By the numbers
Video games are becoming an undeniable part of today’s culture, especially American culture. Given the continued rise in popularity of gaming as a hobby, CenturyLinkQuote surveyed gamers about their gaming habits. Check out key findings below:
- 42% of Americans have been dedicated gamers for over two decades, showcasing the long-lasting appeal of this digital form of entertainment.
- 63% of Americans regularly indulge in gaming, whether it’s on mobile devices or consoles.
- 66% of Gen Z members engage in gaming regularly. — Julian Cannon
Quote of the week
“We know that this is an evolving space within the creator economy, and we certainly don’t want to stay static with how we approach it.”
— Ian Trombetta, the NFL’s svp of social and influencer marketing, of the NFL’s new plan to give creators’ access to footage.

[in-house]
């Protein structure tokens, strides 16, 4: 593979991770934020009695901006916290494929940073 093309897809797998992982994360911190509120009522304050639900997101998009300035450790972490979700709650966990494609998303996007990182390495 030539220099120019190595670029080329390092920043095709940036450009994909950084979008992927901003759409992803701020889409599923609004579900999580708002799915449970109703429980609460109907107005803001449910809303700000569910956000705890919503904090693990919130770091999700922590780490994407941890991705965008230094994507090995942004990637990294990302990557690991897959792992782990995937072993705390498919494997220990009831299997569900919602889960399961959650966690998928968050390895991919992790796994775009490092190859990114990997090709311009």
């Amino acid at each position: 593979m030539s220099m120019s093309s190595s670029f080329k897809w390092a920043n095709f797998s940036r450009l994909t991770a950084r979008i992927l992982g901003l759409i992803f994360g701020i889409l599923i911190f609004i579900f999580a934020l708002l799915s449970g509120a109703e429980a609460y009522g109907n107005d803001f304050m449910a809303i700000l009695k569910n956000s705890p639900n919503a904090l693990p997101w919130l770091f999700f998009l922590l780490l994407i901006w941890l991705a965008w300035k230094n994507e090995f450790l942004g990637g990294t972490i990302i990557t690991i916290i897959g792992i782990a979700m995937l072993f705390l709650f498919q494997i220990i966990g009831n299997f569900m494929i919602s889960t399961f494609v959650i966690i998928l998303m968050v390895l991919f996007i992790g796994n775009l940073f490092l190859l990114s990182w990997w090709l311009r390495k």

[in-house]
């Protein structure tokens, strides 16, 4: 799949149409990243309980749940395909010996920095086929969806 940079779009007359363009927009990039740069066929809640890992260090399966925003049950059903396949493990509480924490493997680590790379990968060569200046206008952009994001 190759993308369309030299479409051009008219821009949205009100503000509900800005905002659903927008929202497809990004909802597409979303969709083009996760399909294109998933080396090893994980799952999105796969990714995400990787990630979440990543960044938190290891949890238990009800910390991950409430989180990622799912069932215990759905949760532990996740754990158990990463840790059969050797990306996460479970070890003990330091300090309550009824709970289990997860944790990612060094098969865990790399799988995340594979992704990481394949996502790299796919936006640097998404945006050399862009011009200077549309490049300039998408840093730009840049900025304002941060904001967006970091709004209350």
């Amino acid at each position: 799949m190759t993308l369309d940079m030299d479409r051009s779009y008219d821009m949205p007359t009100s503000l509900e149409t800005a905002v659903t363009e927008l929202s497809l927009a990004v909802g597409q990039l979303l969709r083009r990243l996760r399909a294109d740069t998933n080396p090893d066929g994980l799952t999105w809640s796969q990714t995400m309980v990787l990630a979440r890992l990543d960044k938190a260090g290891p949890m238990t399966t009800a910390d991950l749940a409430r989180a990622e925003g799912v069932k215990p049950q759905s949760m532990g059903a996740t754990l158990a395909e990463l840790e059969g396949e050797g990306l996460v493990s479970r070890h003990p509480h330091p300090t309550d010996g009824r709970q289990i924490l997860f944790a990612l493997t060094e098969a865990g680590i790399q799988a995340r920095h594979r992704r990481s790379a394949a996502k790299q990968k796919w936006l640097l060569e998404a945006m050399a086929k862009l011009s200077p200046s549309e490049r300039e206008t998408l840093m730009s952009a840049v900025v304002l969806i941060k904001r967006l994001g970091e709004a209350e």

What we’ve covered
- WTF is The Sherman Act?
- Marketers are ‘hopeful yet reasonable’ ahead of Q4 and holiday season
- Pitch Deck: Inside the TikTok Shop pitch to brands
More in Marketing
September 19, 2023 • 4 min read • By Alexander Lee
In traditional sports, parents introduce their kids to their favorite leagues and teams, who eventually hand that fandom down to their own children, and so on and so forth. Esports has only existed in its modern form since 2000, so the jury is still out on whether a similar type of generational passing down will take shape within the esports community.
September 19, 2023 • 6 min read • By Kristina Monllos
It’s an unusual moment for linear TV, which is likely adding to the ongoing perception shift of TV among marketers who may now question if they need TV rather than assume its necessity.
September 19, 2023 • 2 min read • By Alexander Lee
In the second episode of Is This The Metaverse?, hosts Alexander Lee and Sara Patterson speak to the creators of virtual fitness platforms such as Zwift — who say that their product is certainly part of the metaverse — and sit in on a VR gym class populated by fantasy-inspired dragons and life-sized otters.